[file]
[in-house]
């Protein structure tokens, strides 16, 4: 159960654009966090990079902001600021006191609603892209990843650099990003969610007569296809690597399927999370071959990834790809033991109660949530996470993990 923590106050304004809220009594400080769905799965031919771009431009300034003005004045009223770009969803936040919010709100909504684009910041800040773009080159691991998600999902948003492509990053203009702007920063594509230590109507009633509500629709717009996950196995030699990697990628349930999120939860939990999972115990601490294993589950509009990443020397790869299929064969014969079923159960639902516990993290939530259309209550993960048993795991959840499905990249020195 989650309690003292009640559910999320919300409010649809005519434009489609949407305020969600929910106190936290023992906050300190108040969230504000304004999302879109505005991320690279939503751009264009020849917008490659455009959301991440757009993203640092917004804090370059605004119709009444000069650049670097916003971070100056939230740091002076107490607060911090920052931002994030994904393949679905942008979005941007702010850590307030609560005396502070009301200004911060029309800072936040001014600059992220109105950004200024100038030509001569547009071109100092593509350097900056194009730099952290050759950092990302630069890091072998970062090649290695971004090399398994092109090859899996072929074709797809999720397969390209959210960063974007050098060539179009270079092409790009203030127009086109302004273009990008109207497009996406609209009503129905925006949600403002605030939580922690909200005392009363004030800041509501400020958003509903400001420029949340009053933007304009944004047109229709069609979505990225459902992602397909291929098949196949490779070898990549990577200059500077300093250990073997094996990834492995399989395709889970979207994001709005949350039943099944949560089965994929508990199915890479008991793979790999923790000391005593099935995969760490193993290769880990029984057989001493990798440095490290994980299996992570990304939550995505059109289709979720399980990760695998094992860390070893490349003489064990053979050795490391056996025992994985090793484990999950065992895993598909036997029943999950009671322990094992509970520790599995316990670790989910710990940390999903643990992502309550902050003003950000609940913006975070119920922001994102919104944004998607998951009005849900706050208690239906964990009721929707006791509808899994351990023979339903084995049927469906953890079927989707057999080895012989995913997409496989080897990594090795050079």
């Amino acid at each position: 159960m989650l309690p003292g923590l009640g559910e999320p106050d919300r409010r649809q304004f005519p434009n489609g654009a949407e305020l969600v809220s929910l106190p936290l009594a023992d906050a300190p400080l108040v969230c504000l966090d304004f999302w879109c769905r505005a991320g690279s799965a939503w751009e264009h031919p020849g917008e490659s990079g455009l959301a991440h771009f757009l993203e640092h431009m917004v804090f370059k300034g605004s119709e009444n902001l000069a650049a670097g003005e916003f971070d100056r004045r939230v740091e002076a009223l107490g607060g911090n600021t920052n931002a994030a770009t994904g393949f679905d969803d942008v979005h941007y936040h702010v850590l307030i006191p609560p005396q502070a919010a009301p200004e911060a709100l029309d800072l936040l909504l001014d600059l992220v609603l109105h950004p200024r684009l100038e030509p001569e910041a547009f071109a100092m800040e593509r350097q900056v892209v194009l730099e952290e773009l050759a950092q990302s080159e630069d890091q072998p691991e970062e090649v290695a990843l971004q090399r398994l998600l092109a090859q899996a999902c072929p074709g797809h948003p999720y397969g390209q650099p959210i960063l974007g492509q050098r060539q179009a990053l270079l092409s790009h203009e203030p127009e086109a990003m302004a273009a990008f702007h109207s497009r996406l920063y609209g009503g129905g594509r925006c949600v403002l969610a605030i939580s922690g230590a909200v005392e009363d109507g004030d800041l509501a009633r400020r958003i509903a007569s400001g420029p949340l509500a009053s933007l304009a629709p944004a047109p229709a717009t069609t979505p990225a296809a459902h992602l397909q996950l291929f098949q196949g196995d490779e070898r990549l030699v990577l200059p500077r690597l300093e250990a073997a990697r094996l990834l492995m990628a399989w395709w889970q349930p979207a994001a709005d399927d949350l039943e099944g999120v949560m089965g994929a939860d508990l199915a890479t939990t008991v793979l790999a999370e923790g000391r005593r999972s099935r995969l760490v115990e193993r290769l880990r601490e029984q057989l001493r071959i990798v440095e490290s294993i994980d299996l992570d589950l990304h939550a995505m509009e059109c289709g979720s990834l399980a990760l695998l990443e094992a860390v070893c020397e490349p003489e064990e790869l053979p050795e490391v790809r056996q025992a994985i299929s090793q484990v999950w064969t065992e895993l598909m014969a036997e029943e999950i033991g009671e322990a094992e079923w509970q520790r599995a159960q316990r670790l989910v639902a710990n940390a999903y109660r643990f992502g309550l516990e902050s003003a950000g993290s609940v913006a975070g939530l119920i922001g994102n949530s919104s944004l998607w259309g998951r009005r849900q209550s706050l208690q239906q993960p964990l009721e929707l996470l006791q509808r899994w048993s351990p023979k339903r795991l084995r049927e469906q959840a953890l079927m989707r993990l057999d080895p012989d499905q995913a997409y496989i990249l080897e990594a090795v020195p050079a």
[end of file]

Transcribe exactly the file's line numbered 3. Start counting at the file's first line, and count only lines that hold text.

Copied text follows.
């Amino acid at each position: 159960m989650l309690p003292g923590l009640g559910e999320p106050d919300r409010r649809q304004f005519p434009n489609g654009a949407e305020l969600v809220s929910l106190p936290l009594a023992d906050a300190p400080l108040v969230c504000l966090d304004f999302w879109c769905r505005a991320g690279s799965a939503w751009e264009h031919p020849g917008e490659s990079g455009l959301a991440h771009f757009l993203e640092h431009m917004v804090f370059k300034g605004s119709e009444n902001l000069a650049a670097g003005e916003f971070d100056r004045r939230v740091e002076a009223l107490g607060g911090n600021t920052n931002a994030a770009t994904g393949f679905d969803d942008v979005h941007y936040h702010v850590l307030i006191p609560p005396q502070a919010a009301p200004e911060a709100l029309d800072l936040l909504l001014d600059l992220v609603l109105h950004p200024r684009l100038e030509p001569e910041a547009f071109a100092m800040e593509r350097q900056v892209v194009l730099e952290e773009l050759a950092q990302s080159e630069d890091q072998p691991e970062e090649v290695a990843l971004q090399r398994l998600l092109a090859q899996a999902c072929p074709g797809h948003p999720y397969g390209q650099p959210i960063l974007g492509q050098r060539q179009a990053l270079l092409s790009h203009e203030p127009e086109a990003m302004a273009a990008f702007h109207s497009r996406l920063y609209g009503g129905g594509r925006c949600v403002l969610a605030i939580s922690g230590a909200v005392e009363d109507g004030d800041l509501a009633r400020r958003i509903a007569s400001g420029p949340l509500a009053s933007l304009a629709p944004a047109p229709a717009t069609t979505p990225a296809a459902h992602l397909q996950l291929f098949q196949g196995d490779e070898r990549l030699v990577l200059p500077r690597l300093e250990a073997a990697r094996l990834l492995m990628a399989w395709w889970q349930p979207a994001a709005d399927d949350l039943e099944g999120v949560m089965g994929a939860d508990l199915a890479t939990t008991v793979l790999a999370e923790g000391r005593r999972s099935r995969l760490v115990e193993r290769l880990r601490e029984q057989l001493r071959i990798v440095e490290s294993i994980d299996l992570d589950l990304h939550a995505m509009e059109c289709g979720s990834l399980a990760l695998l990443e094992a860390v070893c020397e490349p003489e064990e790869l053979p050795e490391v790809r056996q025992a994985i299929s090793q484990v999950w064969t065992e895993l598909m014969a036997e029943e999950i033991g009671e322990a094992e079923w509970q520790r599995a159960q316990r670790l989910v639902a710990n940390a999903y109660r643990f992502g309550l516990e902050s003003a950000g993290s609940v913006a975070g939530l119920i922001g994102n949530s919104s944004l998607w259309g998951r009005r849900q209550s706050l208690q239906q993960p964990l009721e929707l996470l006791q509808r899994w048993s351990p023979k339903r795991l084995r049927e469906q959840a953890l079927m989707r993990l057999d080895p012989d499905q995913a997409y496989i990249l080897e990594a090795v020195p050079a």